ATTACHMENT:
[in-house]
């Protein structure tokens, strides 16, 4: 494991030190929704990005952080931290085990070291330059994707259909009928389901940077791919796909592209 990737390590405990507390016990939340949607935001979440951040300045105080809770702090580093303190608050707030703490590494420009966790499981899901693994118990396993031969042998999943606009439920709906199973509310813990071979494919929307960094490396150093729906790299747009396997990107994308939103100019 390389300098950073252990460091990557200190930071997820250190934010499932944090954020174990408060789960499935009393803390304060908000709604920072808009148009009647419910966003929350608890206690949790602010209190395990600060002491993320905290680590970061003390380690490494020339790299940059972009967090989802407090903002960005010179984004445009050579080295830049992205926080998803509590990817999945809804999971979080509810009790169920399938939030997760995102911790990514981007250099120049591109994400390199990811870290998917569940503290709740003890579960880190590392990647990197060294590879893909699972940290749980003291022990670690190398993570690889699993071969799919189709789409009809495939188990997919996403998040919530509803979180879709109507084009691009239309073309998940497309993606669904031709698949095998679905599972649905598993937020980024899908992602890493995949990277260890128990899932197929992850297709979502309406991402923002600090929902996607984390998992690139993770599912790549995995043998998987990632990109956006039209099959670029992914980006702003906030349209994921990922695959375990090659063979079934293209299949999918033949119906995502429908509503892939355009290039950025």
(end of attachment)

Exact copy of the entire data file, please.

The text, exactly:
[in-house]
């Protein structure tokens, strides 16, 4: 494991030190929704990005952080931290085990070291330059994707259909009928389901940077791919796909592209 990737390590405990507390016990939340949607935001979440951040300045105080809770702090580093303190608050707030703490590494420009966790499981899901693994118990396993031969042998999943606009439920709906199973509310813990071979494919929307960094490396150093729906790299747009396997990107994308939103100019 390389300098950073252990460091990557200190930071997820250190934010499932944090954020174990408060789960499935009393803390304060908000709604920072808009148009009647419910966003929350608890206690949790602010209190395990600060002491993320905290680590970061003390380690490494020339790299940059972009967090989802407090903002960005010179984004445009050579080295830049992205926080998803509590990817999945809804999971979080509810009790169920399938939030997760995102911790990514981007250099120049591109994400390199990811870290998917569940503290709740003890579960880190590392990647990197060294590879893909699972940290749980003291022990670690190398993570690889699993071969799919189709789409009809495939188990997919996403998040919530509803979180879709109507084009691009239309073309998940497309993606669904031709698949095998679905599972649905598993937020980024899908992602890493995949990277260890128990899932197929992850297709979502309406991402923002600090929902996607984390998992690139993770599912790549995995043998998987990632990109956006039209099959670029992914980006702003906030349209994921990922695959375990090659063979079934293209299949999918033949119906995502429908509503892939355009290039950025």